But it was another of the course’s great benefits – that each profession receives dedicated tuition from a specialist – that most pleased Emna. “For example, as a dentist, I get lessons from a dentist – I really didn’t expect that! I had a pharmacist in my study group and she also received targeted lessons.”

As a doctor, Shabrina also enjoyed the profession-relevant parts of the course. “We had a chance to carry out practical work at the Karolinska Institute, which is one of the world’s foremost medical universities. It was a terrific experience.”

Even when the course is over, Emna says, the teachers and professors make themselves available to help former students. “I’ve known people who’ve contacted the teaching staff a year after completing the course asking for help with their resumés and they’ve been helped immediately. The teaching staff are amazing – they always make themselves available.”

But studying at SFM also offers other tangible advantages to international residents in Sweden. Marylee, like many people who move to a new country for love, had no friends when she arrived.

SFM changed my life,” she says. “When you move to a country for love, your partner’s friends become your friends but they’re not friends that you choose. So the course gave me the chance to make my own friends who were interested in the things I was interested in. I now have my own circle of friends and you can’t measure the importance of that.”

Medically trained and want to learn Swedish? Make a positive start to 2022 – learn more about SFM and how to start a course in March

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HEALTH

EXPLAINED: What to do if you face a long wait for healthcare in Sweden

Sweden theoretically has a "healthcare guarantee" limiting your wait to see a GP to three days, and to see a consultant to three months. The reality is somewhat different. Here's what you can do if you face a long wait.

EXPLAINED: What to do if you face a long wait for healthcare in Sweden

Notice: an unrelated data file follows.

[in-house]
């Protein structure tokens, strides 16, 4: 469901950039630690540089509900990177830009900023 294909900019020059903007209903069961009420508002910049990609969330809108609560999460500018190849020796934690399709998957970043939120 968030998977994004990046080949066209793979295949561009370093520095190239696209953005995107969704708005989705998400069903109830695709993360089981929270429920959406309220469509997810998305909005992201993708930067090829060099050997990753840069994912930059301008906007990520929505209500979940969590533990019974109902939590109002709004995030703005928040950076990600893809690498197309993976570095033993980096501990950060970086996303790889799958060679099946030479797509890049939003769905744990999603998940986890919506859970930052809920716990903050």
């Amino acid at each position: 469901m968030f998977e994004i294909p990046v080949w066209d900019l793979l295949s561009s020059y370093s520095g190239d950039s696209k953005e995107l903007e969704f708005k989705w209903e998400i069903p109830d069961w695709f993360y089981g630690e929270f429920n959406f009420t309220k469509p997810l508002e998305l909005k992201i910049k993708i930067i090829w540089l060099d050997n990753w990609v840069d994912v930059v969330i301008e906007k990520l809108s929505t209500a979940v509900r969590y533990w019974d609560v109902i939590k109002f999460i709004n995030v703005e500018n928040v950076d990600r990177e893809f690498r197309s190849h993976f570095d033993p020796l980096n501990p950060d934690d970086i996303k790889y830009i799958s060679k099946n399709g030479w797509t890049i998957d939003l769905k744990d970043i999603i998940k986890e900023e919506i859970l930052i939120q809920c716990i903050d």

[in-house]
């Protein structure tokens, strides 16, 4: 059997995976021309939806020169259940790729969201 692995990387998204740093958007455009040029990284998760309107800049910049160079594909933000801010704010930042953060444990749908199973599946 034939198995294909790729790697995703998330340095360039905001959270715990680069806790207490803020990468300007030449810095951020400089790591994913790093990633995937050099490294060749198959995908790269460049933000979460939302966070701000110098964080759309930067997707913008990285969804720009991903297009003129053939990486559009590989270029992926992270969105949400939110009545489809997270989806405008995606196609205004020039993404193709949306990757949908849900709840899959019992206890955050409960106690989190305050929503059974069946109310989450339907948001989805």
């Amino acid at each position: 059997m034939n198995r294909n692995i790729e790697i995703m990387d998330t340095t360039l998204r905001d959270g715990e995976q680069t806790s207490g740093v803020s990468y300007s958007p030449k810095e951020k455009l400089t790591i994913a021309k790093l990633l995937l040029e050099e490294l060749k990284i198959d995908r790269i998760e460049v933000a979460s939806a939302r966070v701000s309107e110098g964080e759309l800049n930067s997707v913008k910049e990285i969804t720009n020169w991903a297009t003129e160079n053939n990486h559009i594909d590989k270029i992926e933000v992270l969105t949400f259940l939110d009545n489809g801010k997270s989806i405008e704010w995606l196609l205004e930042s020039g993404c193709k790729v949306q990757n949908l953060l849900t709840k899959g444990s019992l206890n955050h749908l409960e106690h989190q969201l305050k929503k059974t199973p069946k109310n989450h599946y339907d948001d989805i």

What is Sweden’s ‘healthcare guarantee’? 

Sweden’s “National Guaranteed Access to Healthcare” or vårdgaranti, is a right to care, protected by law, that has applied in Sweden since 2005. You can see the latest version of the relevant laws here and here. Here is a summary of the guarantee on the website of the Swedish Association of Local Authorities and Regions (SKR).

Under the system, all patients are guaranteed:

  • contact with a primary care centre by phone, in-person, or by video-link on the day they seek care 
  • an appointment with a doctor, nurse, physio, or psychotherapist within three days of seeking help 
  • an appointment with a specialist doctor or consultant within 90 days of seeking help 
  • treatment or operation within 90 days, if the specialist considers this necessary 

Does the guarantee mean I have a right to treatment? 

No. If the doctor at the primary care centre, after examining you and questioning you, decides that there is no reason to refer you to a specialist doctor, they do not need to do so. 

Similarly, if the specialist doctor, after examining you, decides that no treatment is necessary, then your case is considered completed.  

Can the waiting times to see a specialist or to get treatment be longer than 90 days? 

Absolutely. In fact, they very often are. 

According to the Swedish Association of Local Authorities and Regions (SKR), in February, 32 percent of patients had been waiting 90 days or more to see a specialist, and 43 percent of those who had seen a specialist had been waiting for treatment for more than 90 days.  

The situation in primary care was a little better, with 80 percent of those seeking care in contact with their primary care centre on the same day, and 83 percent having their case assessed by a doctor or nurse within three days. 

In addition, if you agree with your specialist doctor that you are willing to wait longer for an operation, then that wait doesn’t get counted in the statistics. 

So what can I do if I’ve been waiting longer than the guaranteed time? 

In reality, it’s actually less a guarantee than a target.

In primary care, there is no way for individual patients to complain that they have had to wait too long to see a doctor or nurse, or to cut their waiting times by citing the guarantee. 

“There’s no system for enforcing that guarantee,” says Emma Spak, the primary care doctor who doubles as section chief for SKR’s healthcare division. 

It would make no sense to set up a complaints line for those who have had to wait too long for phone contact with their primary care centre, she points out, when they could instead talk to patients seeking a primary care appointment in the first place. 

“It’s more of an incentive system for the regions,” she explains.

Every primary care unit and every region reports their waiting times to the national waiting time register, and then as part of the access agreement between SKR and the government, the regional health authorities receive a bonus if they meet their waiting times goal, or if they improve their waiting times. “That’s one way of sort of enforcing this guarantee,” she says.